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Emma

I am a PhD candidate at the University of Waterloo who is writing a dissertation about pornographic comics. This blog is for updates about my research as I progress though the PhD.
Emma has written 6 posts for New Media Genres

The Woes of Point and Shoot Photography

Day 1 – Wednesday: I located my point and shoot camera in a neglected corner of my desk with a stack of CDs, and two old Nintendo DSs that I have since abandoned for my 3DS. My camera has been tossed aside much like the old CDs and handhelds in favour of the various iphones … Continue reading

Summary: Rage Comics

Rage comics/faces originated in 2008 on 4chan’s famous /b/ board with the rendition now known as “rage guy” or “FFFFFFFUUUUUUUUUUUU”. This first rage face was most likely created in MS Paint, but as the tradition grew comics generators appeared in which anyone could easily create a rage comic using a variety of templates and traditional … Continue reading

Summary: Henry Jenkins’ “Quentin Tarantino’s Star Wars?”

Henry Jenkins’ essay “Quentin Tarantino’s Star Wars?” describes the waves of regulation and independence experienced by the fanfiction culture behind the Star Wars franchise. He chronicles the struggles of Lucasfilm to determine its stance on fan adaptation and participation within the culture of its established intellectual property. Jenkins begins by discussing the Atomfilms contests that … Continue reading

Response: “Unscholarly Faith” and Categorization as Invasions of Privacy in “Private Uses of Cyberspace”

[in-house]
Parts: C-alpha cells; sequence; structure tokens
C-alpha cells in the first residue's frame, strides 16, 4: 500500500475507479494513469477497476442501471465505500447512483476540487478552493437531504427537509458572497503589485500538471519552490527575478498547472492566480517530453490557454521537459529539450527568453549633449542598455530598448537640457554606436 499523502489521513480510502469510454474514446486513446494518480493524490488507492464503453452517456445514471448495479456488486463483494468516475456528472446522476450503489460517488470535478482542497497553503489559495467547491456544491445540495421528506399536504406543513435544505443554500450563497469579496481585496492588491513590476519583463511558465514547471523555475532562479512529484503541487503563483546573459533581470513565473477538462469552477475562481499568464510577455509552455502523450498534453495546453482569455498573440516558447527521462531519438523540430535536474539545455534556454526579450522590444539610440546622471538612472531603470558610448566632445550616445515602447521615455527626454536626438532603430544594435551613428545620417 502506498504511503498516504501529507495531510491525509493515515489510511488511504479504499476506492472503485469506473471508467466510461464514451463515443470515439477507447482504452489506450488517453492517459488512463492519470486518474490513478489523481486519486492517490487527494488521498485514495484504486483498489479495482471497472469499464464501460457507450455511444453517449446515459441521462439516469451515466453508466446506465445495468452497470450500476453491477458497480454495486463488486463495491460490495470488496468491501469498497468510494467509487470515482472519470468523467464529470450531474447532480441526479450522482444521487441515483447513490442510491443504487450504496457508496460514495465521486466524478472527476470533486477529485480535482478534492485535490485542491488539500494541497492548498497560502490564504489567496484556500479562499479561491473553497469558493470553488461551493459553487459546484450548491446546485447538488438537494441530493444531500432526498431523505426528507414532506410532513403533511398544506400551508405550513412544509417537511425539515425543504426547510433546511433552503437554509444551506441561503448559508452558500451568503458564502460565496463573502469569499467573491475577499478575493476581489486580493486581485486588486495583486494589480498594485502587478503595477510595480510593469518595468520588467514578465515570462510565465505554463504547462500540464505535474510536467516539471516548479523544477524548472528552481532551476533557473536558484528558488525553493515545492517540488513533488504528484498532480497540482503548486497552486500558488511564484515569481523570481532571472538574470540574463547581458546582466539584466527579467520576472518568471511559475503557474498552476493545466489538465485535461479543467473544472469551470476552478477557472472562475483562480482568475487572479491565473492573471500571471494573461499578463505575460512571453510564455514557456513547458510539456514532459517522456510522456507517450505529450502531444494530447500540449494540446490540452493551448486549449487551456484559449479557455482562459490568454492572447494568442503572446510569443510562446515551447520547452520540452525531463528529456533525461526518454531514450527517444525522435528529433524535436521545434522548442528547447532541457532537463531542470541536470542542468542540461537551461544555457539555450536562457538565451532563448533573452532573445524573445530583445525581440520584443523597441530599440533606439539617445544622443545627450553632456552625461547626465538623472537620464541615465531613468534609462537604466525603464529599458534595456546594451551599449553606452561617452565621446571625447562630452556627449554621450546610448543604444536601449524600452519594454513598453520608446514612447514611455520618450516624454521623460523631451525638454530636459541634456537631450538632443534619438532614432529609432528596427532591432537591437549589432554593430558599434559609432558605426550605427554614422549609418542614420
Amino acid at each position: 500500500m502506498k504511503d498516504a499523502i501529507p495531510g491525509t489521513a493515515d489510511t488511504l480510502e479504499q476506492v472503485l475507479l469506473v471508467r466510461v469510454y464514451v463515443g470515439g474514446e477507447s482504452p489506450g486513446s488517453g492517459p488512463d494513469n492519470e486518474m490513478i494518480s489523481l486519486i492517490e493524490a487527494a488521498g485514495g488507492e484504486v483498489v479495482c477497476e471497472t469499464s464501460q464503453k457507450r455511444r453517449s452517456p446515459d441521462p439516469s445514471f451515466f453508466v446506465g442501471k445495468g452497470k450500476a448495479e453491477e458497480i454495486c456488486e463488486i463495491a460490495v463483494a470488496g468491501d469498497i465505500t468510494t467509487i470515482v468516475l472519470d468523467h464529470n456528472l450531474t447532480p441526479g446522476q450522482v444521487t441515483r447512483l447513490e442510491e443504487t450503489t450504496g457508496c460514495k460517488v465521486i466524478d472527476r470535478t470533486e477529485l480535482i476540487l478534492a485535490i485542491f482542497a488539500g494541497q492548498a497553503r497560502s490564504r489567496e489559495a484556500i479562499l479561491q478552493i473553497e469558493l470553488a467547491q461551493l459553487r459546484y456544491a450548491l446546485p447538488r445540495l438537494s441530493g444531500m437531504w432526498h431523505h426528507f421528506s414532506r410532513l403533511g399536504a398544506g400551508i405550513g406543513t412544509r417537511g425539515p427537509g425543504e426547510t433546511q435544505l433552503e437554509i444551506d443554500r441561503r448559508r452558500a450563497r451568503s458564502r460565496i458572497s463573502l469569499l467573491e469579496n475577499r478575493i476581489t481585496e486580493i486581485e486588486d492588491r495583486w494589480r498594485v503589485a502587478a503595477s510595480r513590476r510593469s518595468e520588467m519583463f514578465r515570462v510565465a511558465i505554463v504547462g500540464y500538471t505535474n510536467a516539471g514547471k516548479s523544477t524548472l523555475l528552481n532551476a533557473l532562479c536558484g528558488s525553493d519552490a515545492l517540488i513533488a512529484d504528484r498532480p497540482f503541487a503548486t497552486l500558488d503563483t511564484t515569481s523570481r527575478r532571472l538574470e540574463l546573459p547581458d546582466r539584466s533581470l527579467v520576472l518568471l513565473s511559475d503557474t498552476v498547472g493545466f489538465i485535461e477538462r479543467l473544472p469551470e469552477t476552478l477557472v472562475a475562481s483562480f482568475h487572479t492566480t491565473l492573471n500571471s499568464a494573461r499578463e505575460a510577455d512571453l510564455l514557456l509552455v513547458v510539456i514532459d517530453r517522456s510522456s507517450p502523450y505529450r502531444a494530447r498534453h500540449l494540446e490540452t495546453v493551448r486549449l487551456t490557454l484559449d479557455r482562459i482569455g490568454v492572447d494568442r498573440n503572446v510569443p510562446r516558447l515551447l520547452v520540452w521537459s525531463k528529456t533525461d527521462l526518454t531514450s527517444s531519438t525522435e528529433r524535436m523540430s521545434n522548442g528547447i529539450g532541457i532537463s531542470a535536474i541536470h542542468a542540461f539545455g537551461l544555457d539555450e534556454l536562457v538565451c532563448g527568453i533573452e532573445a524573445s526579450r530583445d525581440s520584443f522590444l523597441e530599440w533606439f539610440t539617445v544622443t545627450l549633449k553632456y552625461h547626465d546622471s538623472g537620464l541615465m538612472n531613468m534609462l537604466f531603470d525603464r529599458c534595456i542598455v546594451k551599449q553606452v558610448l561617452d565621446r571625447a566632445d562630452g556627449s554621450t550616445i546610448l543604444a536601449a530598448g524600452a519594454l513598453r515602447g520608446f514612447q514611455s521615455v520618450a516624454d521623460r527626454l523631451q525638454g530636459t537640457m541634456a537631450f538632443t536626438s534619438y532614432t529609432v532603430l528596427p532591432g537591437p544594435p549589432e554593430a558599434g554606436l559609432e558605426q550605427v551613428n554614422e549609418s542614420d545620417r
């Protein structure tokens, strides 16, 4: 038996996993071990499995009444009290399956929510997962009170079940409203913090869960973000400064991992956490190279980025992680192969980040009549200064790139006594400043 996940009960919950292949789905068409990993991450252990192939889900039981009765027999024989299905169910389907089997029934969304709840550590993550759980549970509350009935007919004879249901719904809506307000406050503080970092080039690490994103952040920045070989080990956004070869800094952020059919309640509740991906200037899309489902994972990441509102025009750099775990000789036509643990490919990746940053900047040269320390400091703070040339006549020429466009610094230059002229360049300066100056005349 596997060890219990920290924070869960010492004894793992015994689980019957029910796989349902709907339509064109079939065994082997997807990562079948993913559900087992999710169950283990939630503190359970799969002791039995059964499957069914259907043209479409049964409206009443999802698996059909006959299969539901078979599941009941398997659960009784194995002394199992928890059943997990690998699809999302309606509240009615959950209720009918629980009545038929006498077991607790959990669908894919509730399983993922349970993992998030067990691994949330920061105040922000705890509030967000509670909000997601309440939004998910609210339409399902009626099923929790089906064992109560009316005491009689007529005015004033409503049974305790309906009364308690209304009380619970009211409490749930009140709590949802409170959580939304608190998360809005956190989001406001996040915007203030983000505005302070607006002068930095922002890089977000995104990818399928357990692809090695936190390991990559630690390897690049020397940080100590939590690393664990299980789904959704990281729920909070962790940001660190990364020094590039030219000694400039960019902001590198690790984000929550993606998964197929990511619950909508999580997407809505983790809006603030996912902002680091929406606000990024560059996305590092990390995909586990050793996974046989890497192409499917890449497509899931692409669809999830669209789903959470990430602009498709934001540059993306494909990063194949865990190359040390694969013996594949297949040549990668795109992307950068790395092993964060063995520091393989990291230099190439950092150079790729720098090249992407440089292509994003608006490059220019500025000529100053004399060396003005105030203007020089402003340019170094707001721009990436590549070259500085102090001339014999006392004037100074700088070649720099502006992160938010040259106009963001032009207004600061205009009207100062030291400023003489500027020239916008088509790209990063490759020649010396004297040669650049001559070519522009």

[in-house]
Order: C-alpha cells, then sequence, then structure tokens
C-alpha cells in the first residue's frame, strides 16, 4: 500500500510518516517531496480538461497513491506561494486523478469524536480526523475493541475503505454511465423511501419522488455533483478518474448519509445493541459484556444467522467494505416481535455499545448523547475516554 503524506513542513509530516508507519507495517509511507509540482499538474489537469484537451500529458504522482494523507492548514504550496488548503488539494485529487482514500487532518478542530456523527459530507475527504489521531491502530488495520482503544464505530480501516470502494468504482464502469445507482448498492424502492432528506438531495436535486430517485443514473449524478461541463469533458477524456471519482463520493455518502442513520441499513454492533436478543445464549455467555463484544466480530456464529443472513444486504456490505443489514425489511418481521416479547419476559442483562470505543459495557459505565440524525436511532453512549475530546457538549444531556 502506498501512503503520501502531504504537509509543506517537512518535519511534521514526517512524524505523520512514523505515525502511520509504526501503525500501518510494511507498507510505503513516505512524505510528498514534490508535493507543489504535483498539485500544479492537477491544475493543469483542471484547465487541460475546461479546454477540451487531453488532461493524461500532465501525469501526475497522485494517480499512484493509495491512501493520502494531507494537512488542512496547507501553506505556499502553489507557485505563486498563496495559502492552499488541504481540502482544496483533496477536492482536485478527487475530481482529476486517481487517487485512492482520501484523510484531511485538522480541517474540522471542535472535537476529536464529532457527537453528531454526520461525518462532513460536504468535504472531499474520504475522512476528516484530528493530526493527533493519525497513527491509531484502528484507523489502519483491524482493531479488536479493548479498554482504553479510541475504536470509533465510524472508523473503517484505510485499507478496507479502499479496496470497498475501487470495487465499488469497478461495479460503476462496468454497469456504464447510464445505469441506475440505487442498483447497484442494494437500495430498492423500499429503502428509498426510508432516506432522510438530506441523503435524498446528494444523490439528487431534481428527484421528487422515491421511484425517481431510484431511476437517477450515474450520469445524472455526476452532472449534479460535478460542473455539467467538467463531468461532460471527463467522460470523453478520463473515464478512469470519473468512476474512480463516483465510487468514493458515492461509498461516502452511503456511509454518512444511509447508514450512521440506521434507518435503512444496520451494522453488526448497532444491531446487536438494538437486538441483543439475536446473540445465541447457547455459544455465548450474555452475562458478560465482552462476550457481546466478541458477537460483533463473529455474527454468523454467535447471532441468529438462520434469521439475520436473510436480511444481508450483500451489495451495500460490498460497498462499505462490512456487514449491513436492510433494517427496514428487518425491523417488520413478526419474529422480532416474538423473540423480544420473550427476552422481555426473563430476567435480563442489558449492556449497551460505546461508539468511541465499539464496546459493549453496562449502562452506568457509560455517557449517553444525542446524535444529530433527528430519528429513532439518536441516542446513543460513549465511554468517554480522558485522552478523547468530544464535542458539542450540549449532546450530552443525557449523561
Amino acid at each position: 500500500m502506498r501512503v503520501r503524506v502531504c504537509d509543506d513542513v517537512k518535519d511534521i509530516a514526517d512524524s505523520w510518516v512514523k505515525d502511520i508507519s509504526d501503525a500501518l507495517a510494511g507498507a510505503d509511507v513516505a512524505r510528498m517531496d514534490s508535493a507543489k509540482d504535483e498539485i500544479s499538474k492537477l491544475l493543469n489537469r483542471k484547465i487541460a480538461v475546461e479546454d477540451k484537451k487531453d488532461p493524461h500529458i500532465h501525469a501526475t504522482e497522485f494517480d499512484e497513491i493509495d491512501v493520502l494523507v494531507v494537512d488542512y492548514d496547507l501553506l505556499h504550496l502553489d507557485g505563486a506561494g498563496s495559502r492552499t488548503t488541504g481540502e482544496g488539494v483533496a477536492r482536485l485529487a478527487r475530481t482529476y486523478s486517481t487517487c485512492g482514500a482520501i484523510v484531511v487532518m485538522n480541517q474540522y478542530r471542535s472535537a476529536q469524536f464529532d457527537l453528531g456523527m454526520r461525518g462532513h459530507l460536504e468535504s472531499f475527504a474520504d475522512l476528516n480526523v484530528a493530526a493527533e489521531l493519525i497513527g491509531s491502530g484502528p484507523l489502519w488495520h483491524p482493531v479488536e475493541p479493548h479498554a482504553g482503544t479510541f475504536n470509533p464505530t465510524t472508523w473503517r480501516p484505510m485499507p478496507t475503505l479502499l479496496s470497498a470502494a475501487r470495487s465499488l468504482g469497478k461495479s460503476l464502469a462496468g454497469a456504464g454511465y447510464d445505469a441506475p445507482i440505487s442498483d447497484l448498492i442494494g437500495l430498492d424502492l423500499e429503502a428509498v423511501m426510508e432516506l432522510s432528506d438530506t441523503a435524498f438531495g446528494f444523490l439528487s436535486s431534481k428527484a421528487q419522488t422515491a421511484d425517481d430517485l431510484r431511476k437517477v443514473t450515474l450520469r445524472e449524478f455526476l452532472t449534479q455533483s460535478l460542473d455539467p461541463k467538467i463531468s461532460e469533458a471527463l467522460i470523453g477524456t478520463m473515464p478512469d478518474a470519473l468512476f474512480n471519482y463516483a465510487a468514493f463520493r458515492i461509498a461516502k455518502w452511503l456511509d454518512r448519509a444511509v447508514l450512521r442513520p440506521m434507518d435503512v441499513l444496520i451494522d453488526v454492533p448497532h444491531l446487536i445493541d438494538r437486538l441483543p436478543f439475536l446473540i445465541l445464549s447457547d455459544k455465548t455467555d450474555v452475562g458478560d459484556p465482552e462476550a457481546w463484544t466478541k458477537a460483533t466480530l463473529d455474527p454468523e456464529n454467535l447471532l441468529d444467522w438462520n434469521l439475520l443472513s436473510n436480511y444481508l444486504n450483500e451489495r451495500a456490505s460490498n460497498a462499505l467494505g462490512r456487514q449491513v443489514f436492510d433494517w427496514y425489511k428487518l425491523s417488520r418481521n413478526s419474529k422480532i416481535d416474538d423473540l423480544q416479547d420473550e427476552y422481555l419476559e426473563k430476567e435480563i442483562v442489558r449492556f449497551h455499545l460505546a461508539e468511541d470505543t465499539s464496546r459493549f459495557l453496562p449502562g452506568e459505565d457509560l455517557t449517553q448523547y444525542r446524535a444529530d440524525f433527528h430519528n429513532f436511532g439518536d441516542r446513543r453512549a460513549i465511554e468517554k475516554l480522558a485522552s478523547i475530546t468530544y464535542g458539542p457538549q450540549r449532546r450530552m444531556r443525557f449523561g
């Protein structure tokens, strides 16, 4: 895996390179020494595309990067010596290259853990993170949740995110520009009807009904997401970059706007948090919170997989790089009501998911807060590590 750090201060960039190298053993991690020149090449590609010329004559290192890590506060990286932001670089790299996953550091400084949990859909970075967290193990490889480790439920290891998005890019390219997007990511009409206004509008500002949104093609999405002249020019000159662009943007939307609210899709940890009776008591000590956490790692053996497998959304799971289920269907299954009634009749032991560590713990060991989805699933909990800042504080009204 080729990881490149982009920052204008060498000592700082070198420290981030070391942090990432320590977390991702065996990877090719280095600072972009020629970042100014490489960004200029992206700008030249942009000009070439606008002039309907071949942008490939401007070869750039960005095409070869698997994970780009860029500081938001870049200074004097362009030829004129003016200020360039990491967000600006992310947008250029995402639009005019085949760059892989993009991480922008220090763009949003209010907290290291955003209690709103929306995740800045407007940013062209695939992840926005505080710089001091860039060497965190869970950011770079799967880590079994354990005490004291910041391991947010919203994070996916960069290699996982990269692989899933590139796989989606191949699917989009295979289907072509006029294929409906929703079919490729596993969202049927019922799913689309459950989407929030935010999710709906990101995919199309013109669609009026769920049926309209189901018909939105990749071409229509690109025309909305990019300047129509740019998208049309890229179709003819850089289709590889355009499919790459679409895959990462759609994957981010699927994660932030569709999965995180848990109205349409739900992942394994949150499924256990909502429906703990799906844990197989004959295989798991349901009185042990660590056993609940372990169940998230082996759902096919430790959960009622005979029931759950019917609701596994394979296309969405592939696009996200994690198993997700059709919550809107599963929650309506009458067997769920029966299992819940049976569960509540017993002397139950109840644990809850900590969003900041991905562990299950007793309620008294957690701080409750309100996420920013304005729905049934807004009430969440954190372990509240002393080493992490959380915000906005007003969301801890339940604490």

Sharon Cumberland’s “Private Uses of Cyberspace: Women, Desire, and Fan Culture” examines the importance of gender roles and identification in a variety of fan fiction communities. The chapter suffers from Cumberland’s obsession over her inability to assert the factuality of her evidence and her desire to quantify and categorize the readers and writers within these … Continue reading

Summary: Alexander Halavais’ “The Hyperlink as Organizing Principal”

In his article “The Hyperlink as Organizing Principal” Alexander Halavais attempts to define the hyperlink not just in relation to it’s original intended use, but also by examining the larger social effects. He explains that, because that the hyperlink has been adopted in everyday use on the internet, we can see that “they reflect deep … Continue reading

Response: Sex Blogging and Women’s Reclamation of the Water Cooler

In Daniel Solove’s The Future of Reputation, Jessica Cutler is positioned as an ignorant internet user who creates a blog intended only for her friends, detailing her sex life. Jessica reasons that when men bragged about having sex with her at the office it was considered mere “writing on the bathroom wall” (54) so really, … Continue reading